• Getting appropriate test tools took a while because most of the tools I know of are very old; I ended up using iperf2 on both the Linux main host and the Windows 10 guest (within the “Windows
  • The “stable” virtio drivers (also called “NetKVM”) drivers didn’t work. Specifically they could send packets but not receive them (judging from the DORA conversation that was more of a DODO). I installed the “latest” drivers from https://fedoraproject.org/wiki/Windows_Virtio_Drivers. Note to late readers: this was as of 2017-04-30; different versions may offer different results.
  • Upgrading my ancient Debian Jessie kernel to 4.9 on the off-chance it was a kernel bug turned into a bit of an exercise what with ZFS disappearing after the upgrade, and sorting out the package dependencies to get it re-installed was “interesting” (for small values of course). No data loss though.

I ran two tests :-

  1. sudo nping –tcp -p 445 –count 200 –data-len 1280 ${ip of windows guest) – to judge how reliable the network connection was.
  2. On the Linux host: sudo iperf -p 50001 
  3. On the Windows guest (from within the Ubuntu-based environment): sudo iperf -p 50001 -c ${ip of Linux host}
Device nping result iperf result
Windows guest (virtual Intel Pro 1000 MT Desktop 1 lost 416 Mbits/sec
Windows guest (virtio) 0 lost 164 Mbits/sec
CuBox running ARM Linux n/a 425 Mbits/sec

Which is not the result I was expecting. And yes I did repeat the tests a number of times (I’ve cheated and chosen the best numbers for the above table), and no I did not confuse which NIC was configured at the time of the tests nor did I get the tests mixed up. And to those who claim that the use of the Ubuntu environment screwed things up, that appears not to be the case – I repeated the test with a Windows compiled version of iperf with much the same results.

So it seems despite common sense indicating that a NIC “hardware” custom designed for a virtual environment should perform better than an emulation of a hardware NIC, the actual result in this case was the other way around. Except for the nping result which shows the loss of a single packet with the emulated hardware NIC.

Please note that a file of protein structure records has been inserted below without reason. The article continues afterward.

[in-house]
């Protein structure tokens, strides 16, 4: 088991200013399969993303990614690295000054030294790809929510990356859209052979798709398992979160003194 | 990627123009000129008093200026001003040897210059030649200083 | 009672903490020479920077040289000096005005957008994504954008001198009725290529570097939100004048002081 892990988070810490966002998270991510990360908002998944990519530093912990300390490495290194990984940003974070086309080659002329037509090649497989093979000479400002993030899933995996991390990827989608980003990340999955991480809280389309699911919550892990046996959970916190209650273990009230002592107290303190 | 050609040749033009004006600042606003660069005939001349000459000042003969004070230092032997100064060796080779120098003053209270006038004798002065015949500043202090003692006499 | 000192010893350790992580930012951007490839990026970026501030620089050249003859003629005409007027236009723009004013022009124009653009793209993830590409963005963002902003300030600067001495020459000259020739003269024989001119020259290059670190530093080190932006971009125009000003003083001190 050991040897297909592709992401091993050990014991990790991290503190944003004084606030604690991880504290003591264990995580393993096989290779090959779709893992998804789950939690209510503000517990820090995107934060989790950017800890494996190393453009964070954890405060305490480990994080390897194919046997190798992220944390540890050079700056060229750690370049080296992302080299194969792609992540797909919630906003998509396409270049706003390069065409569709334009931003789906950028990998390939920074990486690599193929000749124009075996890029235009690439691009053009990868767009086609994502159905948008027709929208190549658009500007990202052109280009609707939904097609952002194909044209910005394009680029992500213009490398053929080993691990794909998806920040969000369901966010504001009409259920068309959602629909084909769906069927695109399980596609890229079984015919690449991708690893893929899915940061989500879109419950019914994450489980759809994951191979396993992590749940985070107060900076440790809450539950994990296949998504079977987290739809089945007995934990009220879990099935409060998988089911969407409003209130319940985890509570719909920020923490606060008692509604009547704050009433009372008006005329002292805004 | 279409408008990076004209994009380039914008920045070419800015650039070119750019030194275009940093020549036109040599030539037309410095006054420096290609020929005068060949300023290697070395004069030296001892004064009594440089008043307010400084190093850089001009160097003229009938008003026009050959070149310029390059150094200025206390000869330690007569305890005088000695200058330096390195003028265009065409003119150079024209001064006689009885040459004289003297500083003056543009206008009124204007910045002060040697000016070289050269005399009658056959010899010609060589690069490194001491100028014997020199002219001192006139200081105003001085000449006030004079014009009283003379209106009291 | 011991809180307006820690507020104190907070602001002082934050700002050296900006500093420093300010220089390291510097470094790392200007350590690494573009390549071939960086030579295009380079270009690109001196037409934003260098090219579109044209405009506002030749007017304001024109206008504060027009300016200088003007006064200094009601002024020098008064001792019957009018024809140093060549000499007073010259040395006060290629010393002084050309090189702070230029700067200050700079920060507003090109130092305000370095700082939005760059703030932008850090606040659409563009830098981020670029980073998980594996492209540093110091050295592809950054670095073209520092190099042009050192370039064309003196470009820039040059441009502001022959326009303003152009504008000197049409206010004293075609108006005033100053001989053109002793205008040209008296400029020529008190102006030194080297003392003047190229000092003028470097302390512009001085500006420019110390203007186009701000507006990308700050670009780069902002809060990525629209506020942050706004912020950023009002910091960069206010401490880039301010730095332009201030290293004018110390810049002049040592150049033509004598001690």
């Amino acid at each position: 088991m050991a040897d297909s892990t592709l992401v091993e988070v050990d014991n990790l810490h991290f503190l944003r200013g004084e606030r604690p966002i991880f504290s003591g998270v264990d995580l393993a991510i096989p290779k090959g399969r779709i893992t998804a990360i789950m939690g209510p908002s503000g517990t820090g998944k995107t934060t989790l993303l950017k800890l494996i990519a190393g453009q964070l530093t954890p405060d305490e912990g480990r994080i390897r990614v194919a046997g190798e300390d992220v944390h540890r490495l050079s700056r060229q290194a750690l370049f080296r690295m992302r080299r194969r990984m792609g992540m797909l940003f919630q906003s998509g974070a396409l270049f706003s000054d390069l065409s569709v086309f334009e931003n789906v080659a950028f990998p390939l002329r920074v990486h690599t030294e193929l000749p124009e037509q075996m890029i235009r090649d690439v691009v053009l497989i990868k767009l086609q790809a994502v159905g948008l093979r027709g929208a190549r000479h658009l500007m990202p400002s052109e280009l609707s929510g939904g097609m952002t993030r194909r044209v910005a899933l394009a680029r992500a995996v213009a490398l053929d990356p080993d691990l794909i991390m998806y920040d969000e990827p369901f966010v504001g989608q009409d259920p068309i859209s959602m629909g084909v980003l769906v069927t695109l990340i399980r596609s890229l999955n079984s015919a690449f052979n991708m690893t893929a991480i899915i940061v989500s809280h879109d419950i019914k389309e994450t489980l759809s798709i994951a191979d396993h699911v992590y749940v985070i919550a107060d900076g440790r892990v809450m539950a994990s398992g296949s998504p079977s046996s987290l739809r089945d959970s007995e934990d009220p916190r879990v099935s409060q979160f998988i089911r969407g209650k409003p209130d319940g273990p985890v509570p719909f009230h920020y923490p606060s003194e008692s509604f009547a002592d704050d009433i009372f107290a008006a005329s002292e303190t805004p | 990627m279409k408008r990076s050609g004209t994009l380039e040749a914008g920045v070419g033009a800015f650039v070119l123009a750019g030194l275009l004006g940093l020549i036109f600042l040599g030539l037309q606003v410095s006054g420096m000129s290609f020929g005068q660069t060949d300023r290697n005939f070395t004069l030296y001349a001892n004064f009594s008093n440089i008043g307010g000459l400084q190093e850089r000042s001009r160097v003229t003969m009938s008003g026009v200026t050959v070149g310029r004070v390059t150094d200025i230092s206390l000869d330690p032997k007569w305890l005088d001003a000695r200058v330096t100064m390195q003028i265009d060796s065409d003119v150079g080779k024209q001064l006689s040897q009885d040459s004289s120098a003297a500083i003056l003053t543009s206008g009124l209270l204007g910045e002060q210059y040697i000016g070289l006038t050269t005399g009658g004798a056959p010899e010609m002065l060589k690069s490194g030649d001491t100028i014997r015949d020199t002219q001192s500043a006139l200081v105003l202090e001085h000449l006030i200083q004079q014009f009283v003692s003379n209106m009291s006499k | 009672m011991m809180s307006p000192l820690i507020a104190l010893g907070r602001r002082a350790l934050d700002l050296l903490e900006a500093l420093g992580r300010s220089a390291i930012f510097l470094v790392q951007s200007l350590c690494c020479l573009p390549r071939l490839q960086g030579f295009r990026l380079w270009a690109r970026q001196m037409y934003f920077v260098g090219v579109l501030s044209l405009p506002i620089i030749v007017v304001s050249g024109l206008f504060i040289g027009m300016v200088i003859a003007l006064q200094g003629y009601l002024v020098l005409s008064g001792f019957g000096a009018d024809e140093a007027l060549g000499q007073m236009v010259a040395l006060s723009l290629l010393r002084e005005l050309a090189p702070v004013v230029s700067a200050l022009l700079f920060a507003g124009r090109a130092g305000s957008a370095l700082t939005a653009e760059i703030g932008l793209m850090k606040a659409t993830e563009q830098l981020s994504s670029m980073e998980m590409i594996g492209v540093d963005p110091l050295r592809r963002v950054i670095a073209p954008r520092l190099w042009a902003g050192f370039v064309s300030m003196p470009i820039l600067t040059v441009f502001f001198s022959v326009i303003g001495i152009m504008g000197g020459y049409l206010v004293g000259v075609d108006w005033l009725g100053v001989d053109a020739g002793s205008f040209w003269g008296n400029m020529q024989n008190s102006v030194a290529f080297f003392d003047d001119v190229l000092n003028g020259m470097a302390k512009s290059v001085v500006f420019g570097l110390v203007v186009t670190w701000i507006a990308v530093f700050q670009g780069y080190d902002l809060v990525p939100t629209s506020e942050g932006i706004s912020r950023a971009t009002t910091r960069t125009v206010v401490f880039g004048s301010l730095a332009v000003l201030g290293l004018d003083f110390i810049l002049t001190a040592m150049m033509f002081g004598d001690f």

May 102015

Whilst messing around with malware, memory dumps, and memory forensics, it is kind of handy to be able to use VirtualBox. Particularly when that is your virtual machine "weapon of choice".

According to the documentation, Volatility can read core dumps from VirtualBox. Once you realise that you need to specify a “profile” to read the result, this is quite simple :-

✓ mike@pica» VBoxManage list vms | grep Windows
"Windows" {9cefc95e-eaf2-4052-b466-cb665c73a36a}
✓ mike@pica» VBoxManage debugvm "Windows" dumpguestcore --filename ~/windows.elf
✓ mike@pica» ls -l ~/windows.elf
-rw------- 1 mike mike 2.1G May 10 14:11 /home/mike/windows.elf

If you specify the right profile option, then Volatility can make use of this :-

✓ mike@pica» volatility -f ~/windows.elf --profile=Win7SP1x86 cmdline          
Volatility Foundation Volatility Framework 2.4
System pid:      4
smss.exe pid:    260
Command line : \SystemRoot\System32\smss.exe
{Long list of processes removed}

All fairly obvious really, but if you do not specify the profile, volatility will present you an error that indicates it does not understand the format of the memory dump which is a bit confusing :-

✓ mike@pica» volatility -f ~/windows.elf cmdline                     
Volatility Foundation Volatility Framework 2.4
No suitable address space mapping found
Tried to open image as:
{Long list of memory image formats}

At least to someone as thick as me! Yes it took me ages to get this figured out.